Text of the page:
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Mark Kelland, Commercial Manager at Dragon2000
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HARDLY a big surprise that new car buyers are doing much of their research on the internet – but a new report reveals that online research has now overtaken showroom visits in the buying process.

The findings show that there has been a surge in consumers using the internet to research their next car, with over half (57%) using the internet to help them decide on their vehicle choice, up from 40% in 2017.

In comparison, just 53% of car buyers visit a franchised or independent dealer. (Source: Close Brothers Motor Finance, July 2018).

Not surprisingly, those aged over 65, favoured visiting a dealership (57%) rather than carrying out research online (46%), whereas 18-21 year olds ranked visiting a dealership much lower as a research method, with 61% choosing the internet, versus 33% who turn to dealers.

According to Dragon2000, with more and more consumers carrying out research online before buying a car, it is vital that dealers ensure their websites convert leads into sales.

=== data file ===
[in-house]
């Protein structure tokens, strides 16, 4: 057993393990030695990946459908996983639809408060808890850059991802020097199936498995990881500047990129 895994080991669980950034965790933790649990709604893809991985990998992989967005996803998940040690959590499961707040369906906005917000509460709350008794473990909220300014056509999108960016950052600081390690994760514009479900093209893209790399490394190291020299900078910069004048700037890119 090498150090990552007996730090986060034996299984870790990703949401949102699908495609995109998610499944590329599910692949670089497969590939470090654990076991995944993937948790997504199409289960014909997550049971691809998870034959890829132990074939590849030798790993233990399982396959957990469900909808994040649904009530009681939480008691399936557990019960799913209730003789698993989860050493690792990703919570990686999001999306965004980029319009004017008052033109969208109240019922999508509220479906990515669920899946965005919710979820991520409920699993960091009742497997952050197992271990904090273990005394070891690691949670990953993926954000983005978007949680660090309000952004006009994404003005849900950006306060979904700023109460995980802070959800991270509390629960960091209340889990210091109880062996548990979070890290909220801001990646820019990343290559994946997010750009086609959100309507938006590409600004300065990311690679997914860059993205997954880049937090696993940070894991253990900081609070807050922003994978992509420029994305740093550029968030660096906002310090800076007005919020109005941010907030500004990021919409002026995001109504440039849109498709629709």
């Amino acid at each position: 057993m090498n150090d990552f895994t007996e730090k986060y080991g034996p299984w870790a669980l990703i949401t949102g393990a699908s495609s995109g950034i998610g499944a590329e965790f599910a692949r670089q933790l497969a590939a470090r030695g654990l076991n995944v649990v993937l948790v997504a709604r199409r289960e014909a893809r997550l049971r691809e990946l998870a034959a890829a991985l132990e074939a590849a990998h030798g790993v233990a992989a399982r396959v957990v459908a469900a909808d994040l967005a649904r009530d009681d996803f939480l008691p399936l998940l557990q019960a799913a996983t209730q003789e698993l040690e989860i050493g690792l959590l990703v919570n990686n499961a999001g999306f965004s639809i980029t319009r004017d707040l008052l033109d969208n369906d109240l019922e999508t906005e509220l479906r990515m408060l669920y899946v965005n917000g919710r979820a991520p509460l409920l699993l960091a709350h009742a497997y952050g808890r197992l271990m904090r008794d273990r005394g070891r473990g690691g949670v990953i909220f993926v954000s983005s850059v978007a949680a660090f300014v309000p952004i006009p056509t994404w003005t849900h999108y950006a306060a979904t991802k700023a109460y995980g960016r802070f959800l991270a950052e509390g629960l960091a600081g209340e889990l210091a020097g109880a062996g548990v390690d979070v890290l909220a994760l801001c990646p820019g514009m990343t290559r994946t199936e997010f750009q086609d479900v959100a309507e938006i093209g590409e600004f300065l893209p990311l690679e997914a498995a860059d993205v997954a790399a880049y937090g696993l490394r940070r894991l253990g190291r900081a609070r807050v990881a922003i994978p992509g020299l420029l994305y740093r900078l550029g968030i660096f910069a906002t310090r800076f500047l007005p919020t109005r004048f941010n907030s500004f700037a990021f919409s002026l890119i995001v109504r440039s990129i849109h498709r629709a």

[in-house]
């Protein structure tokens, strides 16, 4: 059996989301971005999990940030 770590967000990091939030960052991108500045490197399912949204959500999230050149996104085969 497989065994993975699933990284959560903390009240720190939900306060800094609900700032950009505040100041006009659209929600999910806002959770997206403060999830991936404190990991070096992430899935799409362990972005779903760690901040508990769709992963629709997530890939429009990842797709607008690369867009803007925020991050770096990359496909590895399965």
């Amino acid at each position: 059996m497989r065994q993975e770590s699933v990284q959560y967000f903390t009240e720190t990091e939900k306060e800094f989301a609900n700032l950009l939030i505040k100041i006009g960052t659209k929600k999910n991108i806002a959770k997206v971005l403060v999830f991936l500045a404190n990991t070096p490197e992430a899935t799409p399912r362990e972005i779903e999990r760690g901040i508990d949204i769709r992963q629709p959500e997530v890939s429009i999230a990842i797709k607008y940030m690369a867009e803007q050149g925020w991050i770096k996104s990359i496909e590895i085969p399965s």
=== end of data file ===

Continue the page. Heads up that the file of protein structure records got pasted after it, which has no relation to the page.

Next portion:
Mark Kelland, Commercial Manager at Dragon2000, said: “Increasingly, consumers are visiting a host of websites when are the considering buying their next car, rather than visiting dealerships.

“With so much information at their fingertips, some car buyers don’t even need a test drive. They simply carry out online research to find their next car and either visit the dealership to make the purchase, or agree the deal and have it delivered to them.

“If dealer websites are slow, difficult to navigate and use, this will turn off car buyers. The internet gives dealers the opportunity to create a virtual showroom and their websites should engage visitors and motivate them to make an enquiry or visit.

“Cheap, poorly designed template websites do not give visitors a good experience. In fact, they can turn off prospective buyers in seconds.

“Having an individually designed, bespoke website means dealers have the freedom to stand out from the crowd.

“Branding makes a dealer’s business unique, so they need to make use of their logo colour scheme in the website. Unfortunately, templates offer very limited branding options, usually just a logo and stock header images, with a limited choice of colours which can make a website look plain and dull.”


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